|Monastic building in a small village.|
I'll share my art with you from time to time.
I hear the snickers across the Internet waves. Yeah - this is what I call art - and it's MY art. True, I'm not trained and I'm certianly not a "natural." Nevertheless, I enjoy the creative process. This is one of only two actual "drawings" I have available. The few others surving pieces of my art are paintings.
I posted this sketch to make a point. I
was am, in essence, learning to draw. You'll notice that it took a couple of attempts to get the steeple set up properly. And, the front entry had to be redone. The first attempts at getting both on paper went askew. As I recall, I did this drawing as an attempt at teaching myself to express perspective. I am fascinated that lines can be put together to represent a point of view.
Now, where am I going with this? I'm not sure. However, I have an "add on" story to tell.
This drawing is an imagined scene of a country village that is home to a monastic community. This is the monastery, or perhaps the abbey. (There is a difference, but I won't explain that here.)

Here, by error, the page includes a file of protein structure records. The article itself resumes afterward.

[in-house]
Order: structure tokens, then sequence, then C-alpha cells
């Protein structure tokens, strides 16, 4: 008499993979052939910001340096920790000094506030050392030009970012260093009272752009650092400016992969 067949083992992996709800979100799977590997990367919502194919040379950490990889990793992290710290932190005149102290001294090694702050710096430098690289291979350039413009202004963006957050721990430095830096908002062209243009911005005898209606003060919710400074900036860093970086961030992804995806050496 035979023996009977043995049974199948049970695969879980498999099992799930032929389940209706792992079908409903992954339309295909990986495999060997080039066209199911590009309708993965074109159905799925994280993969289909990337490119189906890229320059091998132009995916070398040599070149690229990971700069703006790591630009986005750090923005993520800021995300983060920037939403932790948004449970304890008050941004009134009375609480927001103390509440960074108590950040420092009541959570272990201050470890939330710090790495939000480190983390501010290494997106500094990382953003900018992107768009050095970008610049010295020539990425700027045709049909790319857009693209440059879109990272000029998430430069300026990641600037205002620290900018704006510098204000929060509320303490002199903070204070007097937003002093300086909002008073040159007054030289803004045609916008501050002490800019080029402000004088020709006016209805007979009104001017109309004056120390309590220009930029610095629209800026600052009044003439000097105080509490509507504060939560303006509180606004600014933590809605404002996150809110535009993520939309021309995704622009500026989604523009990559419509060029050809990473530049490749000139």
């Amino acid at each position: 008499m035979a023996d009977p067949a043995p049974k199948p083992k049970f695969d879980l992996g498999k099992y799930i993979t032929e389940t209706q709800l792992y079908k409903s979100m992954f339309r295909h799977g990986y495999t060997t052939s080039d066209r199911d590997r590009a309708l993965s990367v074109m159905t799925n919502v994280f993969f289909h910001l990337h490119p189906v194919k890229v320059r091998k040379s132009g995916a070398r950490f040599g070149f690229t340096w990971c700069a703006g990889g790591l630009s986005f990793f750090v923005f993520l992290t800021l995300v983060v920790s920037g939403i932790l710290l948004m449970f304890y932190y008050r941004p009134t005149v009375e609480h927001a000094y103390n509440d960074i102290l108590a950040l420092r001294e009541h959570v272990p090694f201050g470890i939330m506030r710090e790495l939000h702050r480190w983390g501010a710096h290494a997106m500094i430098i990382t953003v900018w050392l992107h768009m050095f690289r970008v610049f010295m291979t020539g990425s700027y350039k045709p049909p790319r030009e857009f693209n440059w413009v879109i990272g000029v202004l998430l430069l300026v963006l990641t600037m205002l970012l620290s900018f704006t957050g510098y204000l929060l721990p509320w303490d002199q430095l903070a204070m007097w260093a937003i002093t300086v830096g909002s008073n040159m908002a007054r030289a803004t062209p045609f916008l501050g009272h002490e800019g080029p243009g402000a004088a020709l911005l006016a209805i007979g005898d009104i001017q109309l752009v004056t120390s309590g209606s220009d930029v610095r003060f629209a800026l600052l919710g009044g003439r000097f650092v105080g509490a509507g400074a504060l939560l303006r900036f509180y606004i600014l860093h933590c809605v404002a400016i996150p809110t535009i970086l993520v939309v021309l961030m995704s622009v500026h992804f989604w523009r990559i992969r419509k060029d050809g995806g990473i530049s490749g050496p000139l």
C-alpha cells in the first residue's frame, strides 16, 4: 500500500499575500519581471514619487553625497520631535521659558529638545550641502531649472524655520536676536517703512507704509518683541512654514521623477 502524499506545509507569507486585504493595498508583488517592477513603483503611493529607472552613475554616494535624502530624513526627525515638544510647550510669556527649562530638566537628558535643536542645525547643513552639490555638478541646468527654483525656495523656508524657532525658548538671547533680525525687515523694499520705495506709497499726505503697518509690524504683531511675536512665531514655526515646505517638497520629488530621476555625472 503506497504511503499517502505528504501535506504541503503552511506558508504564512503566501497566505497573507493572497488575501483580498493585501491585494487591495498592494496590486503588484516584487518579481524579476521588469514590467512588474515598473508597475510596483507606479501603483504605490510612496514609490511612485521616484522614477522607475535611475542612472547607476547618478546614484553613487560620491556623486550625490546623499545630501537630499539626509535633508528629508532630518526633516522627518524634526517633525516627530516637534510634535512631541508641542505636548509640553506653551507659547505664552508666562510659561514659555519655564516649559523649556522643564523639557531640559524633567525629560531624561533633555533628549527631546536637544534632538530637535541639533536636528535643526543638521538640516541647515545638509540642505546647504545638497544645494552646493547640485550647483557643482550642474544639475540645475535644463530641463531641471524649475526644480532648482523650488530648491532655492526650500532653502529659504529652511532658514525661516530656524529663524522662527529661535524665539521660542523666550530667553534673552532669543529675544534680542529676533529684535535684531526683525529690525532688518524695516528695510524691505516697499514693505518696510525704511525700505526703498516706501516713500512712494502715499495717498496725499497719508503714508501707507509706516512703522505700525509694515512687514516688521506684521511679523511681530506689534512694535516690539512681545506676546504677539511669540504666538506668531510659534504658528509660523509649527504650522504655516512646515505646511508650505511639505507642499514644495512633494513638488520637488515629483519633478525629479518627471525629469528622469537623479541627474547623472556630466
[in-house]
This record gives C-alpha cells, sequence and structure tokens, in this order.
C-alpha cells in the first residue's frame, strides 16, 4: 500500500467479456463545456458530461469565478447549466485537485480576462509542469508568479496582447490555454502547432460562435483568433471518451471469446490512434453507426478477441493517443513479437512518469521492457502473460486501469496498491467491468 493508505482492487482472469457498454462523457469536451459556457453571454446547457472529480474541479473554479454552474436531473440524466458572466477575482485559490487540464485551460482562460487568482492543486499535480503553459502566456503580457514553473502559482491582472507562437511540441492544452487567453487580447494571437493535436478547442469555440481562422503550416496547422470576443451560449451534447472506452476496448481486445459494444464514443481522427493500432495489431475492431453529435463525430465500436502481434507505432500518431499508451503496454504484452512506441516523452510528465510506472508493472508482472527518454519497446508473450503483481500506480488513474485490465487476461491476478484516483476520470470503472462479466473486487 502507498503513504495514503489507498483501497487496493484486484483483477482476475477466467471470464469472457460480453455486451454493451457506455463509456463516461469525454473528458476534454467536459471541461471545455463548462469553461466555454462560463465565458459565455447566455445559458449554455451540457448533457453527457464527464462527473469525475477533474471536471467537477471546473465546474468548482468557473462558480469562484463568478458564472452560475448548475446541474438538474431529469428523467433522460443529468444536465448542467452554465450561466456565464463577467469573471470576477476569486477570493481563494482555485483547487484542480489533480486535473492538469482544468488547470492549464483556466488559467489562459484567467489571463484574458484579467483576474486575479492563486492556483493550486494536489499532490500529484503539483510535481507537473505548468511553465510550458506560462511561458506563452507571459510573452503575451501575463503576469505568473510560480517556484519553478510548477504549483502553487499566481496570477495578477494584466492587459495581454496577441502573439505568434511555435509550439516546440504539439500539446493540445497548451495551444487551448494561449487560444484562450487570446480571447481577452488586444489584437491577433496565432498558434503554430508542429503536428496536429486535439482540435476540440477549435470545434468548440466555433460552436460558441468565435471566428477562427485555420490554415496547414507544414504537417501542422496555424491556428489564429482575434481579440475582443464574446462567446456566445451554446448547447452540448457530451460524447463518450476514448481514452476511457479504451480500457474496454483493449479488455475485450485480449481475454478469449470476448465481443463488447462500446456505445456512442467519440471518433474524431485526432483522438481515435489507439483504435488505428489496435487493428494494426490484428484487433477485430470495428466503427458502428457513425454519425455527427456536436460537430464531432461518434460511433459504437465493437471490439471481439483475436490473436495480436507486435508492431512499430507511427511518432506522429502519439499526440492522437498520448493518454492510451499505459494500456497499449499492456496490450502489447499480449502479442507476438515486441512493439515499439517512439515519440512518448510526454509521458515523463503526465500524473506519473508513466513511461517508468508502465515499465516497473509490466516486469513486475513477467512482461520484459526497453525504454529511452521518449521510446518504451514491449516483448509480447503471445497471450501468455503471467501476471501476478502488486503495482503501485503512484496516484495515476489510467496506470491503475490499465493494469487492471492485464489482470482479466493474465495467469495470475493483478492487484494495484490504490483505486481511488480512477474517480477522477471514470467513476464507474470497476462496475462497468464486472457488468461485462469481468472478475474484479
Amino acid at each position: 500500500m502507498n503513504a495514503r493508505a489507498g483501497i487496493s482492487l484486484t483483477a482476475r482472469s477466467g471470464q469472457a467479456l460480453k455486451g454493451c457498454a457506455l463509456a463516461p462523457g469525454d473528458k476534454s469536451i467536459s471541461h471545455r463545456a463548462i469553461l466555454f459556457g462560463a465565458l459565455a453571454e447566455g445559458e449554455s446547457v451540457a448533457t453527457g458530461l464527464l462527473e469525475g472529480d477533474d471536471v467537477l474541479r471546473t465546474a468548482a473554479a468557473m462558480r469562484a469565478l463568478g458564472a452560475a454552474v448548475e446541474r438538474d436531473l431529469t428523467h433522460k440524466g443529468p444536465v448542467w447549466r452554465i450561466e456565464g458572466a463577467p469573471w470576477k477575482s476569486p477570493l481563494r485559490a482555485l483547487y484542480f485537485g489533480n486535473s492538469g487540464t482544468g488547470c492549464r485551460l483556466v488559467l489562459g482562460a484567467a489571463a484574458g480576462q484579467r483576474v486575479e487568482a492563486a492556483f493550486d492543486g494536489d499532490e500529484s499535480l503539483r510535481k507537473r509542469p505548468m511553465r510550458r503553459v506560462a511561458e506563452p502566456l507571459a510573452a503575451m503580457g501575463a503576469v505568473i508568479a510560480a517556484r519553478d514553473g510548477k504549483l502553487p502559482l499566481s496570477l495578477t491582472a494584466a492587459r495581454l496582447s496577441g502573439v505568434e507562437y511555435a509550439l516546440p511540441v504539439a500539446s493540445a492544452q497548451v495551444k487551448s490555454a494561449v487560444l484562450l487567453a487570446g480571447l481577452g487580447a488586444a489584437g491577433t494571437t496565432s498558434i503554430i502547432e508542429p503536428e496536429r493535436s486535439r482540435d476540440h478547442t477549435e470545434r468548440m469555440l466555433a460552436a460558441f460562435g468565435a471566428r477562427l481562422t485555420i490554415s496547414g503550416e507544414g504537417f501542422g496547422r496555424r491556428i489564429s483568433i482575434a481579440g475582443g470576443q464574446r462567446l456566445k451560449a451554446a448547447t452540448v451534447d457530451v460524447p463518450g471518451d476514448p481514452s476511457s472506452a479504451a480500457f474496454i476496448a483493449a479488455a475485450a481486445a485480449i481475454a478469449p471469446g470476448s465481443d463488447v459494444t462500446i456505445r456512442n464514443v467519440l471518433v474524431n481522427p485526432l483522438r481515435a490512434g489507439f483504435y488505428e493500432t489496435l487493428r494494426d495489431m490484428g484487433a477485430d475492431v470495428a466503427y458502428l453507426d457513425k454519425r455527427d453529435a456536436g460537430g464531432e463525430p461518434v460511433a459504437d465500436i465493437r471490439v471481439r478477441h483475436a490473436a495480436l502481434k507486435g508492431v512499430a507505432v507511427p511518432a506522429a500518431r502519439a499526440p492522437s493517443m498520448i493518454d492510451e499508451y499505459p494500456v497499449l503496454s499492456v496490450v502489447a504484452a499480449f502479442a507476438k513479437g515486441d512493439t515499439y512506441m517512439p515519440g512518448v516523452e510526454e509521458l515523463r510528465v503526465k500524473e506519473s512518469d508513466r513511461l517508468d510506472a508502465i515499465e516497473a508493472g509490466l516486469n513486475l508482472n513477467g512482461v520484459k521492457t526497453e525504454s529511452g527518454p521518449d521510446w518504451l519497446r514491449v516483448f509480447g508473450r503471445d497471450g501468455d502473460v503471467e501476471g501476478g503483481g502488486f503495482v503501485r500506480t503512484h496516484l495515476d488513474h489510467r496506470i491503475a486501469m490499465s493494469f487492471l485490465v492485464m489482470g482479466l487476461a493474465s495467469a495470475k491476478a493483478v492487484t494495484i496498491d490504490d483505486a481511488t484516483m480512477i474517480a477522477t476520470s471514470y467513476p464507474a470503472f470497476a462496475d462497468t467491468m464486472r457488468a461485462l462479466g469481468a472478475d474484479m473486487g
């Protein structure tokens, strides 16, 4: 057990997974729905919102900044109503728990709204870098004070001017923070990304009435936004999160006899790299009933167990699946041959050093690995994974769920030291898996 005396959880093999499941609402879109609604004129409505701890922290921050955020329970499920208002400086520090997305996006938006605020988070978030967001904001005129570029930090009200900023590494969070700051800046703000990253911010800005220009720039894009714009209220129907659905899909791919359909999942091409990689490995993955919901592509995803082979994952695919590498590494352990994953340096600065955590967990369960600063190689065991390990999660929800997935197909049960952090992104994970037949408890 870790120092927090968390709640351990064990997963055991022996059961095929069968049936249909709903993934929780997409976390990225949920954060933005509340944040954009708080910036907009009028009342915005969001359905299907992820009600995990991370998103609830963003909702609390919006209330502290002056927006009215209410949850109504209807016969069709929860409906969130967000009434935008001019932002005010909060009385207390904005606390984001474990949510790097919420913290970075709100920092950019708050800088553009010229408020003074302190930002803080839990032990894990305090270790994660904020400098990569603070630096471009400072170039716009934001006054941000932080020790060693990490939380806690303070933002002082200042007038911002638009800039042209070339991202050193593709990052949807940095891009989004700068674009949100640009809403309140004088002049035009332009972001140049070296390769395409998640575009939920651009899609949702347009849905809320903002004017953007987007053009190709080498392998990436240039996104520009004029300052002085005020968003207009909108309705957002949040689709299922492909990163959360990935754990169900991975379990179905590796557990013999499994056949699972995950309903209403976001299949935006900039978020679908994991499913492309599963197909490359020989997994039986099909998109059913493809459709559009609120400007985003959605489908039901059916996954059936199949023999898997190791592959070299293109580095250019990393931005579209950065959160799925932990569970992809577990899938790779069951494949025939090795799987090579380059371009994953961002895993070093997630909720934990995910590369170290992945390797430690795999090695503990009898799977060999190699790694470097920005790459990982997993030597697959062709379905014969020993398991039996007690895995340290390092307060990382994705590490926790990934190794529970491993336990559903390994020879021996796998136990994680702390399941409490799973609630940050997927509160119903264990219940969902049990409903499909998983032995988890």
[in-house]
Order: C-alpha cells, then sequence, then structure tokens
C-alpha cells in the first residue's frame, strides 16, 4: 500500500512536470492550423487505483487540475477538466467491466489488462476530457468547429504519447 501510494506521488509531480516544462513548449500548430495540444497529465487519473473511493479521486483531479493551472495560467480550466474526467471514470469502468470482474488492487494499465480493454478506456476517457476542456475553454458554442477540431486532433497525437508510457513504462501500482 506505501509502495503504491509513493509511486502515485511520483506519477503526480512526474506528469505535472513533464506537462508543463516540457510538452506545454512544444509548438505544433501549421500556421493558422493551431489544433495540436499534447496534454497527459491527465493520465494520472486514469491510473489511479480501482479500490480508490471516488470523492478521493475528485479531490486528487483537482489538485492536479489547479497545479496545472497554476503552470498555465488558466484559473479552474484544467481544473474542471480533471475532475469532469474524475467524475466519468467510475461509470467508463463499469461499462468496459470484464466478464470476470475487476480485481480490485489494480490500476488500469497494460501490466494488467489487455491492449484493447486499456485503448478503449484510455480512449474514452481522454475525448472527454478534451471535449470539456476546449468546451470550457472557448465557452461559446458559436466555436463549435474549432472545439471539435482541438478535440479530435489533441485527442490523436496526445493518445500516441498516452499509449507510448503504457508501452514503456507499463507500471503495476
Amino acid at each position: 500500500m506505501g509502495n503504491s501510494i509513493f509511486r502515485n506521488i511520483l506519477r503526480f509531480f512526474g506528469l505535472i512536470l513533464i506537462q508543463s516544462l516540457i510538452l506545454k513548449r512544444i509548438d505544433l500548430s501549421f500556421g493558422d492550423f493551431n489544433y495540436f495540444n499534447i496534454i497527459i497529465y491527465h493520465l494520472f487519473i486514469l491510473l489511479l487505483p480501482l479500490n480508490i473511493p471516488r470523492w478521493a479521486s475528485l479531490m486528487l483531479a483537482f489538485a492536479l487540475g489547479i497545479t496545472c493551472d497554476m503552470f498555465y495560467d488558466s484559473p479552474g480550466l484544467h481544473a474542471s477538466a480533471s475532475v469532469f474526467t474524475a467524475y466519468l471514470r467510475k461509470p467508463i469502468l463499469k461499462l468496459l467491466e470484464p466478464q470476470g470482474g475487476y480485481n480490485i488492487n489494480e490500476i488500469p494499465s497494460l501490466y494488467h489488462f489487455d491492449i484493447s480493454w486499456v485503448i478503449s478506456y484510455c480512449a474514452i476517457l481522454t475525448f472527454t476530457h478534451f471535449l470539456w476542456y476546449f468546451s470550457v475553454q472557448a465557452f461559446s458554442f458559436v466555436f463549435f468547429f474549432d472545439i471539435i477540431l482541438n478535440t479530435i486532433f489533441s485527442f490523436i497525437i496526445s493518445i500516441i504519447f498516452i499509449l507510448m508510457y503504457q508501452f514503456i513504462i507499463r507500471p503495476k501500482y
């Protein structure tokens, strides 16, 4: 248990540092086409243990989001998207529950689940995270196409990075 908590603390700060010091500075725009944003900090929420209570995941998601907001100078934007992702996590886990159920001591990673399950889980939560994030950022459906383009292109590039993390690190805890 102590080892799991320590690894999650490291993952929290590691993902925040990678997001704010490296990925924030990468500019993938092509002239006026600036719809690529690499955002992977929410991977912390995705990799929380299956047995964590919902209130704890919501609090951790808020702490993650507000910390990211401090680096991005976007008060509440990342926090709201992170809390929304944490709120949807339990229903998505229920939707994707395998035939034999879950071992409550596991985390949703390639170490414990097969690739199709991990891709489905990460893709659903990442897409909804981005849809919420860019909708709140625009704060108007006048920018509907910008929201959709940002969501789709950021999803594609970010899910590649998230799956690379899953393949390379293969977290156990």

I've been to a few monastic communities. Two stand out. The first is the Abbey of Gethsemani near Bardstown, Kentucky. The other is the Assumption Abbey in Richardton, North Dakota. My visit to Gethsemani was for a few hours; I stayed at Assumption for close to a week.
Even though the lenght of my stay varied between the abbeys, I left both profoundly affected. I found both abbeys to be contemplative - that's by design and purpose. I also found the monks at both abbeys to be some of the funniest (humor) people I've met. They live quiet lives, but those I interacted with at each abbey were engaging and energetic.
Abbeys are interesting places because most monks live at the same abbey for the remainder of their lives once they enter the community. The point is that the aspirations of monks is pretty simple: doing the daily labor of the abbey and living a life that revolves around the hours of prayer.
I took part in the cycle of prayer at each abbey, and I observed the daily labor at Assumption that involved baking, cooking, gardening, building maintenace and the like.
Getting back to the original theme of this post, retreating to a monastic community slows life down in a way that encourages forming perspective. I went to Assumption during a time when I was personally troubled. Spending time in a new place, a desolate place (North Dakota!), living and praying with strangers, who quickly became friends, provided a peaceful and beautiful respite.